Antibodies against MERS Coronavirus in Dromedaries, United Arab Emirates, 2003 and 2013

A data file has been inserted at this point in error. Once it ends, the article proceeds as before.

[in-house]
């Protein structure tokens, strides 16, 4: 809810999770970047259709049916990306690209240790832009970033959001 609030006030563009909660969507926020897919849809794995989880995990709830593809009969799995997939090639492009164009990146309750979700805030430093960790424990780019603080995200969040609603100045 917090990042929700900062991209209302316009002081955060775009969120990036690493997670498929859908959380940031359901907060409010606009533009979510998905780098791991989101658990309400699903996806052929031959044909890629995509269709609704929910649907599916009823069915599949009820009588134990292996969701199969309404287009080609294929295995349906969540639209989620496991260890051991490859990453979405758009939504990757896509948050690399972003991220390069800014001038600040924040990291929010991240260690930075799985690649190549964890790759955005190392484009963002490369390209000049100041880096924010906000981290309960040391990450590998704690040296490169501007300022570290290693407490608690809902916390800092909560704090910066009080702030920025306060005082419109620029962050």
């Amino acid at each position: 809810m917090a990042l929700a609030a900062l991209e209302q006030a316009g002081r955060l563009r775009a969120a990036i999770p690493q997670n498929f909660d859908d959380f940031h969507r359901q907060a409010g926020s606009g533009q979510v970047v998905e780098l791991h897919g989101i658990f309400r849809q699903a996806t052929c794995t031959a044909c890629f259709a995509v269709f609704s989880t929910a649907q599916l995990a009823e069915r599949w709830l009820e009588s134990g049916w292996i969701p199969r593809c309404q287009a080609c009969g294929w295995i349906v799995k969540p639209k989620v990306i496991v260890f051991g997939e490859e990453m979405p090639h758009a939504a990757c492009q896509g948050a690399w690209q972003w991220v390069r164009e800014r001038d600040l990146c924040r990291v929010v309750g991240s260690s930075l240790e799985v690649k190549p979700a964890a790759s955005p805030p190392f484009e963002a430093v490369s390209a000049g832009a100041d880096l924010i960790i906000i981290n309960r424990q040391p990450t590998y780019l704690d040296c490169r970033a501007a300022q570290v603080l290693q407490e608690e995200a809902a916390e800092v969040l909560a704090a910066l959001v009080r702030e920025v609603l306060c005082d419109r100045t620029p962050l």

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Middle East respiratory syndrome coronavirus (MERS-CoV) has caused an ongoing outbreak of severe acute respiratory tract infection in humans in the Arabian Peninsula since 2012. Dromedaries have been implicated as possible viral reservoirs. We used serologic assays to analyze 651 dromedary serum samples from the United Arab Emirates; 151 of 651 samples were obtained in 2003, well before onset of the current epidemic, and 500 serum samples were obtained in 2013. Recombinant spike protein specific immunofluorescence and virus neutralization tests enabled clear discrimination between MERS-CoV and bovine CoV infections. Most (632/651, 97.1%) dromedaries had antibodies against MERS-CoV. This result included all 151 serum samples obtained in 2003. Most (389/651, 59.8%) serum samples had MERS-CoV neutralizing antibody titers >1,280. Dromedaries from the United Arab Emirates were infected at high rates with MERS-CoV or a closely related, probably conspecific, virus long before the first human MERS cases.